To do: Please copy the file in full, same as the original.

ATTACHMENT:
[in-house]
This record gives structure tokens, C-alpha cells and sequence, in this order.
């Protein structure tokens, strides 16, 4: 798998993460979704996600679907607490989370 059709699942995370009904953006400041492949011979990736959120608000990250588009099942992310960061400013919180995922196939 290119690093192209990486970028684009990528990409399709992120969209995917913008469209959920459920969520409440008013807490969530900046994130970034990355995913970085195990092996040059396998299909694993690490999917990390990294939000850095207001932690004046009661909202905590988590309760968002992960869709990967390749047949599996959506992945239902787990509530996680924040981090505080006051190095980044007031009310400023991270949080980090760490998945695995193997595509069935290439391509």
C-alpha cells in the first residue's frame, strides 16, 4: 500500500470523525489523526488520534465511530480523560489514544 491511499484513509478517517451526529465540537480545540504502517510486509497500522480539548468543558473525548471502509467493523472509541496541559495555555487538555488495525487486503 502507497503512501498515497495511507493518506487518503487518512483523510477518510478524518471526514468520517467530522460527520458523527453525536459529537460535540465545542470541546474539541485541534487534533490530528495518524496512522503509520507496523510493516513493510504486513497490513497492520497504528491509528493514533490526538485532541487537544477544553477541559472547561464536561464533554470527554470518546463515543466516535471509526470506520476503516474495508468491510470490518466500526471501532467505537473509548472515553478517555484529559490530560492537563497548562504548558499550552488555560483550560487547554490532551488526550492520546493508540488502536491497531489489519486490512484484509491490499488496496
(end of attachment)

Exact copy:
[in-house]
This record gives structure tokens, C-alpha cells and sequence, in this order.
């Protein structure tokens, strides 16, 4: 798998993460979704996600679907607490989370 059709699942995370009904953006400041492949011979990736959120608000990250588009099942992310960061400013919180995922196939 290119690093192209990486970028684009990528990409399709992120969209995917913008469209959920459920969520409440008013807490969530900046994130970034990355995913970085195990092996040059396998299909694993690490999917990390990294939000850095207001932690004046009661909202905590988590309760968002992960869709990967390749047949599996959506992945239902787990509530996680924040981090505080006051190095980044007031009310400023991270949080980090760490998945695995193997595509069935290439391509």
C-alpha cells in the first residue's frame, strides 16, 4: 500500500470523525489523526488520534465511530480523560489514544 491511499484513509478517517451526529465540537480545540504502517510486509497500522480539548468543558473525548471502509467493523472509541496541559495555555487538555488495525487486503 502507497503512501498515497495511507493518506487518503487518512483523510477518510478524518471526514468520517467530522460527520458523527453525536459529537460535540465545542470541546474539541485541534487534533490530528495518524496512522503509520507496523510493516513493510504486513497490513497492520497504528491509528493514533490526538485532541487537544477544553477541559472547561464536561464533554470527554470518546463515543466516535471509526470506520476503516474495508468491510470490518466500526471501532467505537473509548472515553478517555484529559490530560492537563497548562504548558499550552488555560483550560487547554490532551488526550492520546493508540488502536491497531489489519486490512484484509491490499488496496